Nonprofit Business Plan Template (+5 Tips Included)


Why is this template useful?

In this article, you will be guided through the basic of establishing a nonprofit business plan, we will provide a comprehensive nonprofit business plan template, and you will be offered helpful tips to create an effective business plan that will help you win grants, engage donors, and establish a strong foundation for your organization.

Who is this template for?

This template is for all nonprofit organizations.

What are the main sections covered in this template?

The main sections include: Why should you have a nonprofit business plan, and business plan tips.

To effectively manage a nonprofit, you will need to identify your organization’s primary objectives, purpose, vision for the future, and the specific types of services you are offering to the public. 

In the following article, we will guide you through the basics of establishing a nonprofit business plan, provide you with a comprehensive nonprofit business plan template, and offer helpful tips to create an effective business plan that will help you win grants, engage donors, and establish a strong foundation for your organization. 

Let’s get started!  

What is a Nonprofit Business Plan and Why Should You Have One?

Let’s start at the beginning—what is a nonprofit business plan?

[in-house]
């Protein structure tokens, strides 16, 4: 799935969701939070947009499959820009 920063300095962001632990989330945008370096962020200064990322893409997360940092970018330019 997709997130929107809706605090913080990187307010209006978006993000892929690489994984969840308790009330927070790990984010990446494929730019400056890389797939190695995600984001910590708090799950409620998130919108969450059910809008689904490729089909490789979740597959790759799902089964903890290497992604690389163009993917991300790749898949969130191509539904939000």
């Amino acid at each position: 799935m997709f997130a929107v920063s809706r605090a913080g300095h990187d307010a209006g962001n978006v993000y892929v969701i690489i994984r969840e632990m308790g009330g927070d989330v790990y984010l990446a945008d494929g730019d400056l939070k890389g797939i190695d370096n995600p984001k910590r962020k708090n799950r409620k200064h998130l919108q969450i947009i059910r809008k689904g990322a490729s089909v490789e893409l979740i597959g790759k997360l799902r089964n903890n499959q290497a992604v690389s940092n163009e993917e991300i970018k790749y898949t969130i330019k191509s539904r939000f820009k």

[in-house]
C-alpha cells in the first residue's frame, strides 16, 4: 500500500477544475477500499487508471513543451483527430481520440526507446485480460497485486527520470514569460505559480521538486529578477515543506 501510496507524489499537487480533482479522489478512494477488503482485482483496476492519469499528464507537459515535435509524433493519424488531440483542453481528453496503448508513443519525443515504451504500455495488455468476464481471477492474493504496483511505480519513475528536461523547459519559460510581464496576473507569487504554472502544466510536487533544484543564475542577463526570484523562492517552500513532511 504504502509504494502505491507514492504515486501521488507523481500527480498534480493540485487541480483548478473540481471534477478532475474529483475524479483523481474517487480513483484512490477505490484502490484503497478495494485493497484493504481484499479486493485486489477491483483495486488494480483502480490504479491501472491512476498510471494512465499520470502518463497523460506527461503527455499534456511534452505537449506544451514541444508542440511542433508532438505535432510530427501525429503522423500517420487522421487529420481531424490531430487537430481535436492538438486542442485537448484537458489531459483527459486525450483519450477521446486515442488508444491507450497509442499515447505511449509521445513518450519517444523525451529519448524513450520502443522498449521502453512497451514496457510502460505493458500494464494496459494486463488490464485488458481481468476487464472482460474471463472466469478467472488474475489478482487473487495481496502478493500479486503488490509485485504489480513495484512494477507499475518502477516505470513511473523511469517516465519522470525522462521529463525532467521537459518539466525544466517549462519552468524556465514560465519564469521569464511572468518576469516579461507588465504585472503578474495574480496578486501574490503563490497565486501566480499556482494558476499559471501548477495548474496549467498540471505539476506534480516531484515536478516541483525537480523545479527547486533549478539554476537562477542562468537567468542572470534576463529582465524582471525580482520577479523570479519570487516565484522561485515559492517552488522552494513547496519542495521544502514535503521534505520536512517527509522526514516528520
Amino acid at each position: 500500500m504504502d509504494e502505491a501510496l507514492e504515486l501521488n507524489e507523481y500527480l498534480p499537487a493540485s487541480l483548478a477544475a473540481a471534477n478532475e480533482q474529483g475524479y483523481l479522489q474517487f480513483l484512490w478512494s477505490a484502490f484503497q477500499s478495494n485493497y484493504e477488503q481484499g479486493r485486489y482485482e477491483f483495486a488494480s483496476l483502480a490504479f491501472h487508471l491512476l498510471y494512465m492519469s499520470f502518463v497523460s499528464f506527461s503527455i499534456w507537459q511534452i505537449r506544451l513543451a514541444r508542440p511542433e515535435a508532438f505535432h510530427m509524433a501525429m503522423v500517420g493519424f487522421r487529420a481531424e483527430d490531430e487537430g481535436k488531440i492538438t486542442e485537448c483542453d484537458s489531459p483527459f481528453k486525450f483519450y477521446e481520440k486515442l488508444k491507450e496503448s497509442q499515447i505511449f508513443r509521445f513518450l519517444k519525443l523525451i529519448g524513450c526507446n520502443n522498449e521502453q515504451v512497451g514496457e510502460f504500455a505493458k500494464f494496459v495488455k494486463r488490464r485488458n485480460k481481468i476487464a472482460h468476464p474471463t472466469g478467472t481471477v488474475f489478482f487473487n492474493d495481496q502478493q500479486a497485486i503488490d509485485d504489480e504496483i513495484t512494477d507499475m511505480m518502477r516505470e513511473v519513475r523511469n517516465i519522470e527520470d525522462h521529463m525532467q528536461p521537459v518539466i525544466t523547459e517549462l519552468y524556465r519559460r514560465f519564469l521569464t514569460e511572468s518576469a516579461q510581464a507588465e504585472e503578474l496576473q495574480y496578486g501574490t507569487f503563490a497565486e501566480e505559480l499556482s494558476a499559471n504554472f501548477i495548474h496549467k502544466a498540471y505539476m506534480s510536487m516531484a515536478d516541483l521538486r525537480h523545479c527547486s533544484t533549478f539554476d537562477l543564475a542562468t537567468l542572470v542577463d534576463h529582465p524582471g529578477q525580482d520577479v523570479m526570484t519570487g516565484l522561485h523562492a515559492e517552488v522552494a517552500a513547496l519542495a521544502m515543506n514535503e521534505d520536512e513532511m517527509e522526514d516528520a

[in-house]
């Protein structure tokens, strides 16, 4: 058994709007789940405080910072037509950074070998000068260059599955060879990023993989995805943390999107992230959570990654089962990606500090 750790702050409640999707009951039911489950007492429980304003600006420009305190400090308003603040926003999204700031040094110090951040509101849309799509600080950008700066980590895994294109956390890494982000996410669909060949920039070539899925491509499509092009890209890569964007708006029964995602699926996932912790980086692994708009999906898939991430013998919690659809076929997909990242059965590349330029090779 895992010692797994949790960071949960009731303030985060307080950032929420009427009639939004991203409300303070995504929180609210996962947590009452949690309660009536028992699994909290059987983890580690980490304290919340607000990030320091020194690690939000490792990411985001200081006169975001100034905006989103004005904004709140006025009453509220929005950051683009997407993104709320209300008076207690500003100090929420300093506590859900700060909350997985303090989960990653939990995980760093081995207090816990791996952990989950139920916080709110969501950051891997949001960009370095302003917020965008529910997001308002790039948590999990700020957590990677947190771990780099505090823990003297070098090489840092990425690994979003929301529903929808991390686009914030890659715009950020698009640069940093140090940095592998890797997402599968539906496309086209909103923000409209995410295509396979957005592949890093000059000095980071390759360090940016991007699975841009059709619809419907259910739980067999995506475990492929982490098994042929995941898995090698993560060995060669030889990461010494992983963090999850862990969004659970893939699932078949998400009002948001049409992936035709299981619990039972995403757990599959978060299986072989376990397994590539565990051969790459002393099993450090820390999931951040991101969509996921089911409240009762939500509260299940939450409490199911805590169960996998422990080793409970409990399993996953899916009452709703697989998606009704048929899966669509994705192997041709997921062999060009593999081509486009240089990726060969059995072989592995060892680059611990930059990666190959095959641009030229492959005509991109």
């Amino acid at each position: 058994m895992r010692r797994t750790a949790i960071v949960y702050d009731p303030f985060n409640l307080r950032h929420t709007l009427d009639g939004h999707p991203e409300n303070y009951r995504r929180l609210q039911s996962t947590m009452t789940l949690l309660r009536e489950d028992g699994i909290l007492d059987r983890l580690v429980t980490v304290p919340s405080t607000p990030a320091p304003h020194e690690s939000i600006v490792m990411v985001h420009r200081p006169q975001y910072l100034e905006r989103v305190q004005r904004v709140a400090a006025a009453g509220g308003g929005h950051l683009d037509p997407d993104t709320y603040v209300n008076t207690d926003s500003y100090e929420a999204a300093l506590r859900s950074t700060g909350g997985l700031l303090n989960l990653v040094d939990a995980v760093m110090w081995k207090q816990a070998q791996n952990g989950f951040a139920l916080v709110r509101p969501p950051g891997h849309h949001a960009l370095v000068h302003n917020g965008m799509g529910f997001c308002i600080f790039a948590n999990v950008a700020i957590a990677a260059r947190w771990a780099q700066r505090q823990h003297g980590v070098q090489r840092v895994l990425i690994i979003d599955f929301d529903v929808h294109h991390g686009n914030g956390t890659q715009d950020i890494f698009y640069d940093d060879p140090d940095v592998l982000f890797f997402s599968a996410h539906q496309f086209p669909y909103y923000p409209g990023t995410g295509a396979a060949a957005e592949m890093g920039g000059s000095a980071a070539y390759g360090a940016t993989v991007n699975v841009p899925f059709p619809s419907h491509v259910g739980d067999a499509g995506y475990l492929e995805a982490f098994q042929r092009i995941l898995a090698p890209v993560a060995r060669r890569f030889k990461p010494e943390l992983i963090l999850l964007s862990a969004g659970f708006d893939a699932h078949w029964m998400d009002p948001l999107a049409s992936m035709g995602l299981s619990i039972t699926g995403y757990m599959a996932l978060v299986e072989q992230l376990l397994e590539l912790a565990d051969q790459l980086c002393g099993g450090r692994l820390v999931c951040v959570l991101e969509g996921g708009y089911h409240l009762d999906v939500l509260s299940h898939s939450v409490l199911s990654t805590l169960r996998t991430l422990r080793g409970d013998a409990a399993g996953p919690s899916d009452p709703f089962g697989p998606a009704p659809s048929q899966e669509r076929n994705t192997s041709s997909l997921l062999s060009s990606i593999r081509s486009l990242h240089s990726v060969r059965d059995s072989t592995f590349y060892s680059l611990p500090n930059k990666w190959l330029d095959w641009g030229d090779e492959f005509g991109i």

A nonprofit business plan is a document that describes the current purpose of a nonprofit while laying out a roadmap for the next several years. The nonprofit business plan will provide details on the primary objectives of the organization and how the nonprofit plans to achieve those goals. 

Nonprofit business plans will include comprehensive information about the organization’s services and programming, operations, finances, management, and marketing strategy. 

A nonprofit business plan is critical for engaging new sources of support including grantmakers, volunteers, corporate sponsors, and individual donors. The business plan helps establish credibility with these stakeholders. It is imperative to develop a nonprofit business plan that is clear, concise, and compelling to draw in as much support as possible. 

A nonprofit business plan is also a vital resource for staff and management at the organization. The document can be useful for keeping the organization on track through day to day operations. 

It can also help management identify any potential issues that may arise while attempting to meet the named objectives. Using the plan as a guide can help management avoid issues and nimbly alter operations to effectively meet goals. 

Key Sections of a Nonprofit Business Plan

There are several key components that are important to include in any nonprofit business plan. Let’s take a look at each section and break down the types of information that should be present. 

1. Executive Summary

The executive summary is exactly that—a summary of your nonprofit’s business plan and an introduction to the document.